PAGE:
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Understanding Technorati Tags


© November 2005 Anthony Lawrence

There have been rumors that Technorati will be seo.blogsome.com/2005/06/15/google-to-buy-technorati/ (link dead, sorry) bought by Google.

If you said "That's nice - what the heck is Technorati?", read on.

If Google wants to buy it, Technorati must be important, whether most of us have heard of it or not. Basically, it's a search engine specializing in blogs but with added user input to categorize posts. That's something Google has so far paid no attention to, although there are other rumors that Google plans to allow websites to supply some demographic information for Adsense ("our readers tend to like kittens, red wine and Impressionist artists"). Technorati allows anyone to add links that are tagged with their own opinion of what a page is about. Some folks call this user driven classification Folksonomy.

Technorati accomplishes this with the "rel" tag in a link ( www.technorati.com/help/tags.html (link dead, sorry) ). I've add these to my posts here to tell Technorati what *I* think this post is about. For example, this post carries this link:


<a href="https://technorati.com/tag/Folksonomy" rel="tag">Folksonomy</a>

That tells Technorati what I think, but anyone else could tell them that it belongs in some other category too. For the creator of content, it's like playing Family Feud: you want to pick the tag that you think other people will pick when looking for whatever it is this posting is about. You can check Technorati to see how many other posts have a particular label, and of course you can use more than one label, but you are still guessing. You might ask, "Isn't that what the 'keywords' metatag is for?". Well, perhaps it should have been, and sometimes it can be, but generally, no, it isn't. I can add a keywords tage to the header:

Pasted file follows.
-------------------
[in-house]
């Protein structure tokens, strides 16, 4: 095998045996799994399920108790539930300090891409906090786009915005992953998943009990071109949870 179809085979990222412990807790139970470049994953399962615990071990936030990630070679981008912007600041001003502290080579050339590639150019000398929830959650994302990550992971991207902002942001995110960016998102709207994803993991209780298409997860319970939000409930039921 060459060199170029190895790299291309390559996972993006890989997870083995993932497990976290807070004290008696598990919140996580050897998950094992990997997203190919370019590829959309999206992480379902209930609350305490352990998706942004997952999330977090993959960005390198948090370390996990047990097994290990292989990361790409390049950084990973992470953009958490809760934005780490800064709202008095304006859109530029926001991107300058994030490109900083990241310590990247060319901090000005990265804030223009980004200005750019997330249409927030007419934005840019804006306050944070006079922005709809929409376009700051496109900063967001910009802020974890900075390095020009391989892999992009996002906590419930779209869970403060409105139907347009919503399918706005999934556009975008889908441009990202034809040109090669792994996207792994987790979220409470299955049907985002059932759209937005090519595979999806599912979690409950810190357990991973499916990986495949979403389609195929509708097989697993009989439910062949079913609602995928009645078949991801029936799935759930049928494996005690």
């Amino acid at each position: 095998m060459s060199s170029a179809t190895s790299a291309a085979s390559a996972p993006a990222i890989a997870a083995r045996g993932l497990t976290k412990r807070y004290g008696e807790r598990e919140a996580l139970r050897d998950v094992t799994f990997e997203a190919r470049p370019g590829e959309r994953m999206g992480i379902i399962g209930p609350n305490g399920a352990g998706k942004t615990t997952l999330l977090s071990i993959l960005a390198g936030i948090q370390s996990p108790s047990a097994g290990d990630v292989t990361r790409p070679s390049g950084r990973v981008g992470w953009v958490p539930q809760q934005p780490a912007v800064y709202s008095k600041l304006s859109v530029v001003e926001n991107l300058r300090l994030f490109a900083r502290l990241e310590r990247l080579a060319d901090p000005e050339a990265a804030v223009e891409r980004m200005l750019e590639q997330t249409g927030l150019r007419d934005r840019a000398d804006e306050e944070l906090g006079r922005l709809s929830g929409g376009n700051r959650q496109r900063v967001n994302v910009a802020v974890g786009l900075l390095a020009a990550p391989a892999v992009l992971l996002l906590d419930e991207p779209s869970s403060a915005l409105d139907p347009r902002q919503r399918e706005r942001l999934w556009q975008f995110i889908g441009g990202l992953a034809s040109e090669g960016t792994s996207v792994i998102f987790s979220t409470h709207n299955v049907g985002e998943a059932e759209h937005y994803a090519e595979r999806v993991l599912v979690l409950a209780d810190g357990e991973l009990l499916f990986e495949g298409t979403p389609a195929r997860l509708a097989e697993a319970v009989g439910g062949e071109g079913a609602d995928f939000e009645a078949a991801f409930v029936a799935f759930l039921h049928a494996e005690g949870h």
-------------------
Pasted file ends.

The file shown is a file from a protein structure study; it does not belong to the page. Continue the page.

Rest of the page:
<meta name="keywords" content="foo" />
 

but if "foo" doesn't appear in the content, or doesn't appear often, search engines like Google pretty much ignore it. That's their way of avoiding false advertising of page content, but in reality, sometimes a page is about "foo" even if the word itself never appears in the content. The Technorati tagging is a kind of democratic voting: if fifty people link to the page and they say it is about "foo", then by gum it is about "foo" whether Google thinks so or not.

So, while imperfect, Technorati tagging let's you describe your content and, more importantly, other readers can do the same thing if they link to it. Frankly, that's been one of Google's weak points, both in search and for advertising: they only care what they think your post is about. I hope they pay attention here.

The other confusing thing about Technorati is how they will find your pages to begin with (assuming they having picked them up elsewhere). That requires two things: "claiming" your blog at Technorati: basically just telling them that a blog is yours, and they then give you a piece of Javascript to put on your pages. They also ask that your links on your homepage include a rel="bookmark" so it ends up looking something like this:

<a href="https://aplawrence.com/technorati-tags.html"  rel="bookmark">Technorati
tagging</a>
 

As Technorati also picks up tags from del.icio.us and other sources, they may index your new posts whether you do this or not.

There's plenty of help at Technorati if you are interested in doing this for your own site. Remember, if Google thinks this is important, it probably isn't smart to ignore it.

Got something to add? Send me email.





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Inexpensive and informative Apple related e-books:

Sierra: A Take Control Crash Course

Take Control of Pages

Take Control of Numbers

iOS 8: A Take Control Crash Course

iOS 10: A Take Control Crash Course




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